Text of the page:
Advertisement

Environmental Science and Pollution Research

, Volume 24, Issue 28, pp 22294–22300 | Cite as

MiR-448 promotes vascular smooth muscle cell proliferation and migration in through directly targeting MEF2C

  • Ruihong Zhang
  • Li Sui
  • Xiaojian Hong
  • Mao Yang
  • Weimin LiEmail author
Research Article

Abstract

Abnormal proliferation and migration of vascular smooth muscle cells (VSMCs) is a critical process in various cardiovascular diseases such as coronary artery disease (CAD), atherosclerosis, stroke, and hypertension. MicroRNAs (miRNAs) are small, short, and noncoding RNAs that inhibit gene expression through binding to the 3′-UTR (3′ untranslated regions) of target gene mRNAs. We showed that the expression of miR-448 was upregulated in VSMCs from coronary atherosclerotic plaques compared with normal coronary artery tissues. We also found that PDGF-bb promoted VSMCs proliferation and could induce miR-448 expression. Ectopic miR-448 expression induced VSMCs proliferation. Overexpression of miR-448 induced ki-67 mRNA and protein expression. Moreover, we identified MEF2C was a direct target of miR-448 in VSMCs. Overexpression of miR-448 promoted VSMCs migration. Furthermore, overexpression of MEF2C decreased miR-448-induced VSMCs proliferation and migration. These evidences suggested that miR-448 played an important role in the proliferation and migration of VSMCs.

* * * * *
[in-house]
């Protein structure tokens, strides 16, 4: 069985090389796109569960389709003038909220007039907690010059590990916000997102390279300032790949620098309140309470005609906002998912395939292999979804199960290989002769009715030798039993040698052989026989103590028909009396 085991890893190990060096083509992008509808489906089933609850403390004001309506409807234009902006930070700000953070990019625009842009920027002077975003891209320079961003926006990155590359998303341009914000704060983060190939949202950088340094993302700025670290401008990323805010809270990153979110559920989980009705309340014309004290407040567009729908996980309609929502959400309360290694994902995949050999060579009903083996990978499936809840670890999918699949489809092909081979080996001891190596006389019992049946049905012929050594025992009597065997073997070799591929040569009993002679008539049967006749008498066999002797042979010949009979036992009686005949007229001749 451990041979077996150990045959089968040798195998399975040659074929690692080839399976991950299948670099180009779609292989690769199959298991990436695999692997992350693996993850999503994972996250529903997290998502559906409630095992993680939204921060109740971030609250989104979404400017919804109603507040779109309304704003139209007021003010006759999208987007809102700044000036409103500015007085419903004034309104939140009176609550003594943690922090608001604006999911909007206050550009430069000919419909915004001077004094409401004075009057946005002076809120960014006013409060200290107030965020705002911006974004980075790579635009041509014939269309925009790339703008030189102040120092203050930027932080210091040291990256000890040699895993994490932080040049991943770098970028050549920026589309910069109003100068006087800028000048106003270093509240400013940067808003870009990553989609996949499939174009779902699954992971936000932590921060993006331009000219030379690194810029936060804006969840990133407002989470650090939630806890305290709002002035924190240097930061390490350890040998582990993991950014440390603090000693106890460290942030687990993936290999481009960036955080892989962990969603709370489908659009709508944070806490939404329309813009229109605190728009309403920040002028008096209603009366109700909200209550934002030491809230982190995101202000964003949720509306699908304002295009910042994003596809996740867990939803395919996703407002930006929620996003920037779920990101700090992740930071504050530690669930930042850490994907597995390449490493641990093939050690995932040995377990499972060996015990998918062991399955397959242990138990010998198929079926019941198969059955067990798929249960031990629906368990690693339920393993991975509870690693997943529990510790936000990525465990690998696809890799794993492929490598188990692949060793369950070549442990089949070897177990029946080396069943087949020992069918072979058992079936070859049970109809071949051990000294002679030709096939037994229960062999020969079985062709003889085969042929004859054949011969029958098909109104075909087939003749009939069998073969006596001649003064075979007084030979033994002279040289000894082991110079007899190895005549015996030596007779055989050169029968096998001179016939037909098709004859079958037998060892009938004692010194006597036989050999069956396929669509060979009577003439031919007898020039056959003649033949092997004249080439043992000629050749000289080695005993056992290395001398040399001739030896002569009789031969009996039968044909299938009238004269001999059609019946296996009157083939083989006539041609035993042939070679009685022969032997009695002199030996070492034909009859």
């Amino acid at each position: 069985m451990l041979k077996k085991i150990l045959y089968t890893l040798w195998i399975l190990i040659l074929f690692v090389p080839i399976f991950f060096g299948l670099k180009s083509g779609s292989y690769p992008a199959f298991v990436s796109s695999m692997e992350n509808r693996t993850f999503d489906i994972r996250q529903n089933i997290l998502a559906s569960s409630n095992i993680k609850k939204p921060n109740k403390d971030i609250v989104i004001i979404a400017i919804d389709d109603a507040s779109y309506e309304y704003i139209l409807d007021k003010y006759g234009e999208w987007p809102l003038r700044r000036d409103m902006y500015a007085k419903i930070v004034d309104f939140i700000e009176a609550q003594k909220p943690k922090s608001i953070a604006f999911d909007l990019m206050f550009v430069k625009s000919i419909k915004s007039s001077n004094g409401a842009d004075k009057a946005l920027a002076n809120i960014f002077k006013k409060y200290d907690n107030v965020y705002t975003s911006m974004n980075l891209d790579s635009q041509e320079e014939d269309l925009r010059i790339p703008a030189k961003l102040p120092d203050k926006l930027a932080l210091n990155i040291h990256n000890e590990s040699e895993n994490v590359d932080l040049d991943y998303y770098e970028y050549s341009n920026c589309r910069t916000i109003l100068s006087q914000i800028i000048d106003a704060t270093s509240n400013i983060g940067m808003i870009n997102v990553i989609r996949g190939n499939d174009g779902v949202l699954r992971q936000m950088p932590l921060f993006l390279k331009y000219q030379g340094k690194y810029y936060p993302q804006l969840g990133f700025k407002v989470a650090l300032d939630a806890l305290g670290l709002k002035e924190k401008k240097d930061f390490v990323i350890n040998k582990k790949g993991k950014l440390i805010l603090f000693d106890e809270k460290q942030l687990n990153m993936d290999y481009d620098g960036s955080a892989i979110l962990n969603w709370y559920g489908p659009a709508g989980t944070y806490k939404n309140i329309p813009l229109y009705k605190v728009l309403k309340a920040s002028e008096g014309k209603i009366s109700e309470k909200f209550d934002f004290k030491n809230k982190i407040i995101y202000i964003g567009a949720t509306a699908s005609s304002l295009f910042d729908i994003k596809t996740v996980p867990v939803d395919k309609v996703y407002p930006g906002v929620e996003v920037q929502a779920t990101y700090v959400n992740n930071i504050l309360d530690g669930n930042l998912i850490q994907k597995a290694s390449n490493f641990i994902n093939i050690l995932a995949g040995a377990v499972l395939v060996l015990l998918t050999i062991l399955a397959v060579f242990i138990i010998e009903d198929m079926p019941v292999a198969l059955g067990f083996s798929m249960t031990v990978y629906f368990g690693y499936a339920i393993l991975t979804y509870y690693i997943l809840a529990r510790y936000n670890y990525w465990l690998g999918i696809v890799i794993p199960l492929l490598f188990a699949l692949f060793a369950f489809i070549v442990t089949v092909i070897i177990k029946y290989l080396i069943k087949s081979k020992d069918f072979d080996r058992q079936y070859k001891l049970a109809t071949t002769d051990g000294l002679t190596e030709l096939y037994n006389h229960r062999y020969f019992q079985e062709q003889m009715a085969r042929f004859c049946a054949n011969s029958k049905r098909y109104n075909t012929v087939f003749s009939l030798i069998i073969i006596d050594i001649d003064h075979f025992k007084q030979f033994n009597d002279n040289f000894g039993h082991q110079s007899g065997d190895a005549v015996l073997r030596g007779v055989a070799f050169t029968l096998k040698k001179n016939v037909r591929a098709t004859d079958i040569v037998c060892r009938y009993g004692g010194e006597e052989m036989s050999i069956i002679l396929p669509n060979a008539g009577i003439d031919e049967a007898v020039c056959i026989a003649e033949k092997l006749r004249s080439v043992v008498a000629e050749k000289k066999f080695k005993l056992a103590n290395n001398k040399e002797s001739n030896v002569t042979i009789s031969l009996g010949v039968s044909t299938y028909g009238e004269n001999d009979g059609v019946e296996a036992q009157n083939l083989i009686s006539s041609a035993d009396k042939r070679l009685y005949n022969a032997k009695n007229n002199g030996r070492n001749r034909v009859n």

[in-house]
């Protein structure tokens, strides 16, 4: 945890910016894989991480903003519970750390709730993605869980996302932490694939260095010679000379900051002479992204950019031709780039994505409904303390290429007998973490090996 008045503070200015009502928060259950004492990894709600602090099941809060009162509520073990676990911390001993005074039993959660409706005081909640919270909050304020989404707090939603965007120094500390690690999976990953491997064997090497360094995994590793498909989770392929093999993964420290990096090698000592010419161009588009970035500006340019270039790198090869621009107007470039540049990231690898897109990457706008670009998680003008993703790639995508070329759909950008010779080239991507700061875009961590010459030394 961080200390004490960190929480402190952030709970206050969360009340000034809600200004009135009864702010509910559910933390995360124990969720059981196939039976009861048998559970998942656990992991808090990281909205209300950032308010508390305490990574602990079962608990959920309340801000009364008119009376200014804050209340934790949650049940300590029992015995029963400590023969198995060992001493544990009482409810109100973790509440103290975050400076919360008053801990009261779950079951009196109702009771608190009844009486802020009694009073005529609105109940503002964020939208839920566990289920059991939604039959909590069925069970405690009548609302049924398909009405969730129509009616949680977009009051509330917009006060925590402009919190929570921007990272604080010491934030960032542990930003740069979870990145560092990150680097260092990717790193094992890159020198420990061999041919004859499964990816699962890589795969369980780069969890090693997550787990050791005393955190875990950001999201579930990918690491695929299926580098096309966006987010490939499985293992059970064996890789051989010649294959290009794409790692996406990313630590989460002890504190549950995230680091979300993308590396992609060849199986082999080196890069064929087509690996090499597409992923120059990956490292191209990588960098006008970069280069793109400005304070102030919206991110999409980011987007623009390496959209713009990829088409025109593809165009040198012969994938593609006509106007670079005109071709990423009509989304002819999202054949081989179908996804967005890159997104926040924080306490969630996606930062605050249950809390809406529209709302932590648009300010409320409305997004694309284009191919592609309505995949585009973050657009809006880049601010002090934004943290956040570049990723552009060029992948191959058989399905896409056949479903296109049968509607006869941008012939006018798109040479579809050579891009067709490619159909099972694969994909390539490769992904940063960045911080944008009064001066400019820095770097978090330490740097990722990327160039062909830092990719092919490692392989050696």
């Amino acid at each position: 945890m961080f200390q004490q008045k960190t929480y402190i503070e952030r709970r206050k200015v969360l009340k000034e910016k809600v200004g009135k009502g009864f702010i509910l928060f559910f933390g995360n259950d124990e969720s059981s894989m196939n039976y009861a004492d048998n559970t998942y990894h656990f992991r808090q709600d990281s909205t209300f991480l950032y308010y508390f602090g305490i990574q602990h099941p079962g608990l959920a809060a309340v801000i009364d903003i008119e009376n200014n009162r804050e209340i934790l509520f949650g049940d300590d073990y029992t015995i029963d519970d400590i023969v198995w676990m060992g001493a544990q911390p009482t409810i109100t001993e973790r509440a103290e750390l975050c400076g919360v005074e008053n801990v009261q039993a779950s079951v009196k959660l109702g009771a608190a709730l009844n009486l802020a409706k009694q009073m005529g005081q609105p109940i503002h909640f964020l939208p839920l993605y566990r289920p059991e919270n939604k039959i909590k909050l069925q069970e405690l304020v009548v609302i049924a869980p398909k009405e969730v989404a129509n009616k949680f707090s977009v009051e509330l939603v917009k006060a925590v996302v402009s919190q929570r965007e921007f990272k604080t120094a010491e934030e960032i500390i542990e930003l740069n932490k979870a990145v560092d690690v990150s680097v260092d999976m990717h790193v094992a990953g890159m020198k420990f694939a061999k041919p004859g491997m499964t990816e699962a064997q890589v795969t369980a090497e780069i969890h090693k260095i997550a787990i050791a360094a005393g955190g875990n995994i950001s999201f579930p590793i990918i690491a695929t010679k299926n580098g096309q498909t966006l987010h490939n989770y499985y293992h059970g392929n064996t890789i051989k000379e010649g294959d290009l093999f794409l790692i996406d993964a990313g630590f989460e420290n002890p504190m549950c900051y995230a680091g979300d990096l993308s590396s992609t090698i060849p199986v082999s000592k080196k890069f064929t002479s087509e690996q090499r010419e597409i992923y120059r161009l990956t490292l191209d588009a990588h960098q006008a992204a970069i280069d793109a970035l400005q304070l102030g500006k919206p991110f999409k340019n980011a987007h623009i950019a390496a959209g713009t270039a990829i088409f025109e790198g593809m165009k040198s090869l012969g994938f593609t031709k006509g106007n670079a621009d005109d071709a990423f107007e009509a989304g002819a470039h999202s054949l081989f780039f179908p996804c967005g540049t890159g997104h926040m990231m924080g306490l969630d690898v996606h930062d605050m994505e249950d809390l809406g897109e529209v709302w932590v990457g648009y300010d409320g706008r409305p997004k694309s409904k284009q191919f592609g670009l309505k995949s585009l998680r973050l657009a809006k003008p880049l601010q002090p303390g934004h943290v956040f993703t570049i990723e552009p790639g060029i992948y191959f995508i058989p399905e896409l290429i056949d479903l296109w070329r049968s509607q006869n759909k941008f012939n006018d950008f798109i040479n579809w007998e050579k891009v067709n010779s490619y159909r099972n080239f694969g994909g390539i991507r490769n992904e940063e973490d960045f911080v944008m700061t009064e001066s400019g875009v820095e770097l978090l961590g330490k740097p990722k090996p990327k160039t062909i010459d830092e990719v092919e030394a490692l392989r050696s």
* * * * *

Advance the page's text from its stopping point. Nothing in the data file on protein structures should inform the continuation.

Keywords

Environmental science Cardiovascular disease Vascular smooth muscle cells microRNA miR-448 MEF2C 

Notes

Acknowledgements

This work was supported by grants from the Research project of science and technology of Heilongjiang Province (Grant Number: 11531174) and Research project of Health Department of Heilongjiang Province (Grant number: 2007164).

Authors’ contributions

Ruihong Zhang, Li Sui, Xiaojian Hong, Mao Yang, and Weimin Li carried out the molecular studies, participated in the sequence alignment, and drafted the manuscript. Ruihong Zhang carried out the immunoassays. Li Sui participated in the sequence alignment. Mao Yang and Weimin Li participated in the design of the study and performed the statistical analysis. Xiaojian Hong and Weimin Li conceived of the study, and participated in its design and coordination and helped draft the manuscript. All authors read and approved the final manuscript.

Compliance with ethical standards

Competing interest

The authors declare that they have no competing interests.

References

  1. Chan MC, Hilyard AC, Wu C, Davis BN, Hill NS, Lal A, Lieberman J, Lagna G, Hata A (2010) Molecular basis for antagonism between PDGF and the TGFbeta family of signalling pathways by control of miR-24 expression. EMBO J 29:559–573CrossRefGoogle Scholar